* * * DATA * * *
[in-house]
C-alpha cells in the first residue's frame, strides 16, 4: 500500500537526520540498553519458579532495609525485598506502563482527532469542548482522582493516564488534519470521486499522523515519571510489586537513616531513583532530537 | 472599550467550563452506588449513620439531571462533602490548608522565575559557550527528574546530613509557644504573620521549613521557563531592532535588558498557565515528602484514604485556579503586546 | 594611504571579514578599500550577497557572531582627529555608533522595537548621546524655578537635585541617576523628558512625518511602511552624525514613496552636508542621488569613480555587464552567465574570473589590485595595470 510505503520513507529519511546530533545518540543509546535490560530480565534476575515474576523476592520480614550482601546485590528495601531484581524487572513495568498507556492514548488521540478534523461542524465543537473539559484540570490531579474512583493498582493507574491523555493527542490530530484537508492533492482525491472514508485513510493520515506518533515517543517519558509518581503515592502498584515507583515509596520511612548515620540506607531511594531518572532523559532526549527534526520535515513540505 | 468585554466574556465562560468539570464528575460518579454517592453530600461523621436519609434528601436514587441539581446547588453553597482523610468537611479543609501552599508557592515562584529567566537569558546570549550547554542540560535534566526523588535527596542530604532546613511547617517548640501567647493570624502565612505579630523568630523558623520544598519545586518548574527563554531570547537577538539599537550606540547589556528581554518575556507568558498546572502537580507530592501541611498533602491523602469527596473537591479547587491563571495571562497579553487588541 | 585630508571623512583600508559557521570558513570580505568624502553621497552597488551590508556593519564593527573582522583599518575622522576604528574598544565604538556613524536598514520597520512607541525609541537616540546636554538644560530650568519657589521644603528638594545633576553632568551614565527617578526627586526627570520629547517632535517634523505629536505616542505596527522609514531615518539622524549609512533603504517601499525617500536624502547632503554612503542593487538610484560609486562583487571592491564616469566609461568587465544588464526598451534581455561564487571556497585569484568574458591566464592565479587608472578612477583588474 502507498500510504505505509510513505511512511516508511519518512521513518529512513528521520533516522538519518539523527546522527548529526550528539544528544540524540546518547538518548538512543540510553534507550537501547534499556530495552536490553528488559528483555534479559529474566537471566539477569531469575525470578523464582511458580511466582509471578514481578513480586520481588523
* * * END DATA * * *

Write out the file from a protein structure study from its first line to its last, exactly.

[in-house]
C-alpha cells in the first residue's frame, strides 16, 4: 500500500537526520540498553519458579532495609525485598506502563482527532469542548482522582493516564488534519470521486499522523515519571510489586537513616531513583532530537 | 472599550467550563452506588449513620439531571462533602490548608522565575559557550527528574546530613509557644504573620521549613521557563531592532535588558498557565515528602484514604485556579503586546 | 594611504571579514578599500550577497557572531582627529555608533522595537548621546524655578537635585541617576523628558512625518511602511552624525514613496552636508542621488569613480555587464552567465574570473589590485595595470 510505503520513507529519511546530533545518540543509546535490560530480565534476575515474576523476592520480614550482601546485590528495601531484581524487572513495568498507556492514548488521540478534523461542524465543537473539559484540570490531579474512583493498582493507574491523555493527542490530530484537508492533492482525491472514508485513510493520515506518533515517543517519558509518581503515592502498584515507583515509596520511612548515620540506607531511594531518572532523559532526549527534526520535515513540505 | 468585554466574556465562560468539570464528575460518579454517592453530600461523621436519609434528601436514587441539581446547588453553597482523610468537611479543609501552599508557592515562584529567566537569558546570549550547554542540560535534566526523588535527596542530604532546613511547617517548640501567647493570624502565612505579630523568630523558623520544598519545586518548574527563554531570547537577538539599537550606540547589556528581554518575556507568558498546572502537580507530592501541611498533602491523602469527596473537591479547587491563571495571562497579553487588541 | 585630508571623512583600508559557521570558513570580505568624502553621497552597488551590508556593519564593527573582522583599518575622522576604528574598544565604538556613524536598514520597520512607541525609541537616540546636554538644560530650568519657589521644603528638594545633576553632568551614565527617578526627586526627570520629547517632535517634523505629536505616542505596527522609514531615518539622524549609512533603504517601499525617500536624502547632503554612503542593487538610484560609486562583487571592491564616469566609461568587465544588464526598451534581455561564487571556497585569484568574458591566464592565479587608472578612477583588474 502507498500510504505505509510513505511512511516508511519518512521513518529512513528521520533516522538519518539523527546522527548529526550528539544528544540524540546518547538518548538512543540510553534507550537501547534499556530495552536490553528488559528483555534479559529474566537471566539477569531469575525470578523464582511458580511466582509471578514481578513480586520481588523